Finding the Right Window Design for Your Home
Window design often gets lost somewhere in between roofing, electrical engineering, HVAC, and everything else that custom home building entails. Nevertheless, it is an extremely important part of the overall design process. Windows are not only practical, providing the right insulation and security. They are also aesthetic and have the potential to add a unique style to your house.
The Right Window Design
Windows come in all different shapes and forms, and the importance of finding the right one for you cannot be overstated. According to the House Designers, about 10-15% of home building budgets are spent on windows and doors alone! While factors such as size and color will vary according to your individual preferences, we can help you determine the right style of windows for your custom home.
Awning window designs (pictured on the right) take their name from the sheets of canvas that stick out from stores and hotel buildings. They are hinged at the top, swinging vertically outward from the bottom whenever a crank or lever is turned. They generally open out to a 30o angle, which enables them to ventilate houses without letting rain in (wind notwithstanding).
Casement windows are much like awning ones, except they are hinged at the side and swing horizontally (rather than vertically) outward. In general, casement windows open from the center and can be opened all the way. They are one of the more basic window designs, being quaint, simple and generally less expensive.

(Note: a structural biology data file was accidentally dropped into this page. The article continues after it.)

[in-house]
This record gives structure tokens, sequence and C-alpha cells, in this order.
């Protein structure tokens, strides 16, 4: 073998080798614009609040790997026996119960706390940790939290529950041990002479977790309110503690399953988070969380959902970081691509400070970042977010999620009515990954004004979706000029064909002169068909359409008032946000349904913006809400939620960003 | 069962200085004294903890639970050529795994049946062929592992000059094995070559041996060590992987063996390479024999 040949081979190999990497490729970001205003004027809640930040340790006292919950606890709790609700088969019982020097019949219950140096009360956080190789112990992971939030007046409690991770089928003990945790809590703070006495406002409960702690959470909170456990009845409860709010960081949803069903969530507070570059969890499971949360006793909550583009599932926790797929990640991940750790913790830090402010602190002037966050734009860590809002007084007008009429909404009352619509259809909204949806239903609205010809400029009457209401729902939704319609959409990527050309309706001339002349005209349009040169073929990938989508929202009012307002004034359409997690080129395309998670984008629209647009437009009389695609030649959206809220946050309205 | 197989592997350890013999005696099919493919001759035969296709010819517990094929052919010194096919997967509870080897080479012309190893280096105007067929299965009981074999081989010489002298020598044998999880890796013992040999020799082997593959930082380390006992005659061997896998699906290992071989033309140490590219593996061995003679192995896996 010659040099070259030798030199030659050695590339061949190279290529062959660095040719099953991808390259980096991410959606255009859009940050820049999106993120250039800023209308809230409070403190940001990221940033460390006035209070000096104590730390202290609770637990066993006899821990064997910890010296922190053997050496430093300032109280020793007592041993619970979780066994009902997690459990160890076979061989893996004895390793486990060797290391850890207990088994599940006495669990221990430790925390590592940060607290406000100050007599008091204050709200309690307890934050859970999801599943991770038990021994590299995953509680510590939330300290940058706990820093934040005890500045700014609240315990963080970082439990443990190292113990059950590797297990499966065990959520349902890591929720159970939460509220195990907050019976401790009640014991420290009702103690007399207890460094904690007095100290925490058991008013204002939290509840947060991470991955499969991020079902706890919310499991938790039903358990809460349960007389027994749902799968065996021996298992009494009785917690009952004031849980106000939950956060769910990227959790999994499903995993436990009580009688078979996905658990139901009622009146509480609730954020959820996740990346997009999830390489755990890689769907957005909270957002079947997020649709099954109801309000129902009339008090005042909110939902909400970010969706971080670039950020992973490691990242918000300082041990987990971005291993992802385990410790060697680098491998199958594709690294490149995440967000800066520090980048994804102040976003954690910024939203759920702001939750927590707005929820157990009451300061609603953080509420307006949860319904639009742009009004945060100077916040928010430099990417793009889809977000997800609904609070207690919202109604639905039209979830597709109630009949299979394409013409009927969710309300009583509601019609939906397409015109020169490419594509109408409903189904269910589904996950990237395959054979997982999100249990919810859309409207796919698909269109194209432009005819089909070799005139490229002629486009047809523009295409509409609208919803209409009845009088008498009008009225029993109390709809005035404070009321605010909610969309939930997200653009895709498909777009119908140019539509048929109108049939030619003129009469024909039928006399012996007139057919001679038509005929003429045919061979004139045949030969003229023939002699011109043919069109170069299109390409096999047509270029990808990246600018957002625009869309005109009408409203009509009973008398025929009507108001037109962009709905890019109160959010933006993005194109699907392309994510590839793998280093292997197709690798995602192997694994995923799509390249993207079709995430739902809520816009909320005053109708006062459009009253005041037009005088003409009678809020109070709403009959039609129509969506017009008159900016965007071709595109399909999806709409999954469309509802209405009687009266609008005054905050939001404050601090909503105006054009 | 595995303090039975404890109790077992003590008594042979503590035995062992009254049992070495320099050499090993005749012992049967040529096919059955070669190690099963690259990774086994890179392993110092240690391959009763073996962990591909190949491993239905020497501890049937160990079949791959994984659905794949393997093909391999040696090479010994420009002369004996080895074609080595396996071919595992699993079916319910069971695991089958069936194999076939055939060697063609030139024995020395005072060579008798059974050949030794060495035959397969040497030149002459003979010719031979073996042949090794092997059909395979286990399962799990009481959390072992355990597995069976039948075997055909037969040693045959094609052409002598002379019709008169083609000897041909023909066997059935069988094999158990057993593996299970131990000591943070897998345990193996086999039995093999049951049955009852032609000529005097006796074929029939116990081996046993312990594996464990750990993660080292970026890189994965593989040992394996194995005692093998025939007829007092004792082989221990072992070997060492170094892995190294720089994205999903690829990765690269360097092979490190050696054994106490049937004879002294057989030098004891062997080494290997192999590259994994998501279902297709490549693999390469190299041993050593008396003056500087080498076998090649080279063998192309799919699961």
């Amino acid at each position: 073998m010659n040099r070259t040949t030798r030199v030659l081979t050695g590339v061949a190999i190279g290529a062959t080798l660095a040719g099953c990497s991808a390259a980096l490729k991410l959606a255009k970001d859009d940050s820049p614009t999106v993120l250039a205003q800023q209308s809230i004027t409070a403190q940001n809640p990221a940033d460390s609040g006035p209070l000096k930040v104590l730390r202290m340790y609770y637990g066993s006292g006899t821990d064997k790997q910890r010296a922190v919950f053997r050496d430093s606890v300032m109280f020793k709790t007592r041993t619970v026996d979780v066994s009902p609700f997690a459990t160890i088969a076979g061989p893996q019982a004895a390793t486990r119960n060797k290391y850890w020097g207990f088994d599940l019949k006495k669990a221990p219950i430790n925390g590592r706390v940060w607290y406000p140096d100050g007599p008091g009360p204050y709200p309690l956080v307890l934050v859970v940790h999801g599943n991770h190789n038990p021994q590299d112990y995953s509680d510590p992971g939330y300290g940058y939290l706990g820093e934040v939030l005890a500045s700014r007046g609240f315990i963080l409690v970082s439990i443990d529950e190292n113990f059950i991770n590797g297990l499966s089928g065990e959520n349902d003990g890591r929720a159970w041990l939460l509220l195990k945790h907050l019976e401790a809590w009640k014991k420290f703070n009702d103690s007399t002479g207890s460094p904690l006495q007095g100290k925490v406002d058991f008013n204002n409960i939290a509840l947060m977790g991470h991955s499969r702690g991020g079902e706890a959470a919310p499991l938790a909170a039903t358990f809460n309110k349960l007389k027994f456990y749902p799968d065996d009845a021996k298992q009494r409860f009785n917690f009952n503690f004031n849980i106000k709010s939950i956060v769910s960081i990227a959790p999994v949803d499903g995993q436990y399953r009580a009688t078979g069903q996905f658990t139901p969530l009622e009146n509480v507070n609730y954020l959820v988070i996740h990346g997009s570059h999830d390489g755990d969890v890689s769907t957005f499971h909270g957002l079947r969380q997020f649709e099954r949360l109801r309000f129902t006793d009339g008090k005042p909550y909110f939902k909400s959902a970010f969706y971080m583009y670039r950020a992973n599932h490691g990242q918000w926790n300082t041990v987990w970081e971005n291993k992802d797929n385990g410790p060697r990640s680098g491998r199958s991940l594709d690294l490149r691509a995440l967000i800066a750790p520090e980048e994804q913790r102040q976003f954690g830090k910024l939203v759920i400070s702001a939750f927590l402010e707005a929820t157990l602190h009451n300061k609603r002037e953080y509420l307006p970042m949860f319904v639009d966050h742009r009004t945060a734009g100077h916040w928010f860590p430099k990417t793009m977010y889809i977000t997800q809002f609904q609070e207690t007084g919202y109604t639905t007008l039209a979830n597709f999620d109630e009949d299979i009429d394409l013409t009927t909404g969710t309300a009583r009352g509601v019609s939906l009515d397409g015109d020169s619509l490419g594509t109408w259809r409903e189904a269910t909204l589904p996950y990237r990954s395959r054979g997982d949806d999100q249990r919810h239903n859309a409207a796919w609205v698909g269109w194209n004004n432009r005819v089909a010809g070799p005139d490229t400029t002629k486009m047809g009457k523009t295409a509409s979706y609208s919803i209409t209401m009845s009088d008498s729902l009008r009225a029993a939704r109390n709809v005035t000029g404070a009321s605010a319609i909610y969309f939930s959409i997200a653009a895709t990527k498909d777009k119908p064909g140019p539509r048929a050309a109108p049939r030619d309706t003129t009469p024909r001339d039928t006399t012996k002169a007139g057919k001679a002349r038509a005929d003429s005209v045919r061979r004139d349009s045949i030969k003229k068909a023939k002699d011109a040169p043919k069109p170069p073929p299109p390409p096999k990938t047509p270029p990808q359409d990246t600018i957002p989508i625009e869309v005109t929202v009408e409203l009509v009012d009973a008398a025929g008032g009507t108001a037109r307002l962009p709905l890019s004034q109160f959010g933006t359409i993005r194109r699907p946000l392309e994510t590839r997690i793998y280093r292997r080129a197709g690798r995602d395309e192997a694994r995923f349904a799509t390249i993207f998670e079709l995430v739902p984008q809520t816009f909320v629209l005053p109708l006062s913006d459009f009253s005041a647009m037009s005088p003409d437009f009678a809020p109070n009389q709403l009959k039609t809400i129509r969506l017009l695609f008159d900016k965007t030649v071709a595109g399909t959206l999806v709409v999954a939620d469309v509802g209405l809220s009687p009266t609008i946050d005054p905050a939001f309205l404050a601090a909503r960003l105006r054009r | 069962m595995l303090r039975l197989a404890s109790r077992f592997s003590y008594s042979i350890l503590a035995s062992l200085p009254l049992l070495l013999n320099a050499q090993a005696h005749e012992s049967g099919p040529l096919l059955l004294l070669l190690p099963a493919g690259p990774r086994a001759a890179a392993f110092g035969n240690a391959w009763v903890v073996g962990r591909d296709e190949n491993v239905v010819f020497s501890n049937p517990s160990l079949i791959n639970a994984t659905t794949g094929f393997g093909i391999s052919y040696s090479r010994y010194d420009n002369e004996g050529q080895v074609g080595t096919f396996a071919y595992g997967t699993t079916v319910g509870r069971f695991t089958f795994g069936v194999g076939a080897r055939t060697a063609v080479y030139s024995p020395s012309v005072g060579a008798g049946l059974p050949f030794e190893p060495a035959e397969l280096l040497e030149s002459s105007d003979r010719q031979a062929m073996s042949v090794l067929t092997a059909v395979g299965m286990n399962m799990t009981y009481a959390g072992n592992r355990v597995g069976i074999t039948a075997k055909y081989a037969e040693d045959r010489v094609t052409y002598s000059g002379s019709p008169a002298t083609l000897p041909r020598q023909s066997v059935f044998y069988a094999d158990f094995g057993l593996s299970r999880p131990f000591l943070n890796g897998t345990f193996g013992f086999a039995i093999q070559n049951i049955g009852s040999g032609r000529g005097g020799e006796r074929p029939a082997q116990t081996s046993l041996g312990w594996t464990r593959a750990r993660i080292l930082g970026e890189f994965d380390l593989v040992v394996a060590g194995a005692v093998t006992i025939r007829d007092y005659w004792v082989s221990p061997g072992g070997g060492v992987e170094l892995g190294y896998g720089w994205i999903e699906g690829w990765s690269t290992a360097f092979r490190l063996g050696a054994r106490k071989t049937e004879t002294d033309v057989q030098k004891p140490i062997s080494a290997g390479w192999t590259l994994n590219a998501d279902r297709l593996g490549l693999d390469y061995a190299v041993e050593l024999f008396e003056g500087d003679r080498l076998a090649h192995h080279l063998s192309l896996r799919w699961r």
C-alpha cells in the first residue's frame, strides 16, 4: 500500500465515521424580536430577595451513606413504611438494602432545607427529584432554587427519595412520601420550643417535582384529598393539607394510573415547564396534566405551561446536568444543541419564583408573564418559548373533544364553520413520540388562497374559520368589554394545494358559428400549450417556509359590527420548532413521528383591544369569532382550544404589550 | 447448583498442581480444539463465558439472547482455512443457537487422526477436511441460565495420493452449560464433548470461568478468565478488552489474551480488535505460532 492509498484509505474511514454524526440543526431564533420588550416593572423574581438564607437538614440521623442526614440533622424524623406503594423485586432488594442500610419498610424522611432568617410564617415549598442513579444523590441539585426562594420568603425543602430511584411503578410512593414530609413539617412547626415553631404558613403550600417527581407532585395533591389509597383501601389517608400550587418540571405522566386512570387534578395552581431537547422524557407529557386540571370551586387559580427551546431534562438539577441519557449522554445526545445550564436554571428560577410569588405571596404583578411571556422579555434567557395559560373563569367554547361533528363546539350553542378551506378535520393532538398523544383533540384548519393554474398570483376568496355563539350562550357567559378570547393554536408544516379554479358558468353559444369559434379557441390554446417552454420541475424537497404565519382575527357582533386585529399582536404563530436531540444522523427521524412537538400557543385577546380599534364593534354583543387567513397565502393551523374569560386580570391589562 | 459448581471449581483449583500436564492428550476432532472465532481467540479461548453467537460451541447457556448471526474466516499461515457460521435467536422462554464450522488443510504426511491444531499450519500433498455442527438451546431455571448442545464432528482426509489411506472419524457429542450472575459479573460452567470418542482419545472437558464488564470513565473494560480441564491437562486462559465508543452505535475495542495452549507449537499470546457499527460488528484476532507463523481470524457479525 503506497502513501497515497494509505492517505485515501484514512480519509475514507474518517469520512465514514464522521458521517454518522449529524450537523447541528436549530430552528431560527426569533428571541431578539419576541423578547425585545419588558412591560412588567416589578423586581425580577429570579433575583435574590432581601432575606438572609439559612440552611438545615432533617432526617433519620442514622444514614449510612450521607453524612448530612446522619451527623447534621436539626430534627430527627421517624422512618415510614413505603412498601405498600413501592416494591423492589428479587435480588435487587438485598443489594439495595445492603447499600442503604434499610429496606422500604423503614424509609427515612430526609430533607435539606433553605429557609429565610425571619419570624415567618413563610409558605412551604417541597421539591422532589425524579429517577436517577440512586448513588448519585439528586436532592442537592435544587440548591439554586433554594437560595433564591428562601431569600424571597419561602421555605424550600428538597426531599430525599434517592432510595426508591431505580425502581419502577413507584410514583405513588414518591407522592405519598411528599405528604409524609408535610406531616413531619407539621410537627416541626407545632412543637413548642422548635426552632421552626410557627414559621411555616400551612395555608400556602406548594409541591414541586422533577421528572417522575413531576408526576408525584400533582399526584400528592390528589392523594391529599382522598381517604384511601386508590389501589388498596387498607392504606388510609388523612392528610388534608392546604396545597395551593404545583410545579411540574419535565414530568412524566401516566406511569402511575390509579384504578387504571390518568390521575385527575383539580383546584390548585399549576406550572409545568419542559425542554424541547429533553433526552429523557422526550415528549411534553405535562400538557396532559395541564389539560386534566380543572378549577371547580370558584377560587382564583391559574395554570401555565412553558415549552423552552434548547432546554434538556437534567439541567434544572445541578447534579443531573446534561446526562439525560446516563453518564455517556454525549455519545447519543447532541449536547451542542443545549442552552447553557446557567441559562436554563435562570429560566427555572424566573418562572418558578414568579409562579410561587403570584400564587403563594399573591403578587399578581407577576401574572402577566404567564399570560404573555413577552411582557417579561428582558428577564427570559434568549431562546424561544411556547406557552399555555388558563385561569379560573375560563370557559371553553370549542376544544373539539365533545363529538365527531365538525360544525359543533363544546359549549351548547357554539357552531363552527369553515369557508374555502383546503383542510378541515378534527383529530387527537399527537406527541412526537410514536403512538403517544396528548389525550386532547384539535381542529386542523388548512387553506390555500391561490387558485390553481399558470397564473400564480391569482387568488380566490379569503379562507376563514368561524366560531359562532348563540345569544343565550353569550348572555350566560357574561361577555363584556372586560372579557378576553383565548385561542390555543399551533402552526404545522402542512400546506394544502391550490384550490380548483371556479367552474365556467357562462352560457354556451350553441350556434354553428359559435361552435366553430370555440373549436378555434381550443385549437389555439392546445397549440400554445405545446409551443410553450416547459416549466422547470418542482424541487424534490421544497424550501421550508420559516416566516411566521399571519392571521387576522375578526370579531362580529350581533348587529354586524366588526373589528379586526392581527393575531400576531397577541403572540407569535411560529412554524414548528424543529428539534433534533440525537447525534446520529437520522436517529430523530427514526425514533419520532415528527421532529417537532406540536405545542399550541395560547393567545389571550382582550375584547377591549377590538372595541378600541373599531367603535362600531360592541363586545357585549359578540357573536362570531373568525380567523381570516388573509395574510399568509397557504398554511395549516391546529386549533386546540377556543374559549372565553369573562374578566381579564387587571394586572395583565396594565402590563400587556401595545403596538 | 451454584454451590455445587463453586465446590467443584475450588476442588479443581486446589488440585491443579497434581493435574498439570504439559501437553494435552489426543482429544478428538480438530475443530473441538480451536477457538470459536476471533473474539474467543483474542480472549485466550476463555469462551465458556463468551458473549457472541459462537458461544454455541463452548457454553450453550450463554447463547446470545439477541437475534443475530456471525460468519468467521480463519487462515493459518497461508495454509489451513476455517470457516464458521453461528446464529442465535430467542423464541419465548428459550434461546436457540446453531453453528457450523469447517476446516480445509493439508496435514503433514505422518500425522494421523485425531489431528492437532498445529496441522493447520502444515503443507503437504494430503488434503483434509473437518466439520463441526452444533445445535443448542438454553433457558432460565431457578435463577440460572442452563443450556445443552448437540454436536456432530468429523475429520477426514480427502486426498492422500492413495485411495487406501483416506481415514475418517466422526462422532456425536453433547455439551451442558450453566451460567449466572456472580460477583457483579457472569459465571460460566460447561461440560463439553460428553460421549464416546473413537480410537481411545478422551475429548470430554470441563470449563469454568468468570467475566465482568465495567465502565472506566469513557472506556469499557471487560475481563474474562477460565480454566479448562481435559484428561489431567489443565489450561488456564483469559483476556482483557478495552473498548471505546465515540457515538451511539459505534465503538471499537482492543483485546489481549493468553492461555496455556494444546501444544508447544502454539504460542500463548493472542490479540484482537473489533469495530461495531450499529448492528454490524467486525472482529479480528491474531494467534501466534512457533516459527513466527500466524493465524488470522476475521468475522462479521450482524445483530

Fixed windows are the most basic, simpler than even casement ones. They are not hinged, meaning they cannot be opened at all. Often called “picture windows,” they can offer scenic pictures of the South Florida coastline in the right custom beach house. They are the least expensive and most energy efficient, but are generally accompanied by other window designs such as casement or hung windows.
Hung windows (pictured on the left) are probably the most popular design for household windows. Unlike casement or awning windows, they are not hinged to swing outward. Rather, when unlocked their panes glide vertically (or sometimes horizontally). They come in two types: single-hung (with one movable pane) and double hung (with two movable panes).
Finally, there are sliding window designs. These are generally thought of as windows that function as doors, but they can be proper windows as well. Sliding (or rolling) windows are not hinged, but rather slide laterally. They do this by incorporating two or more panes, with one fixed and others movable, each about half the width of the window frame. They are considered a very contemporary design, as well as the most practical because of the insulation and security benefits they offer.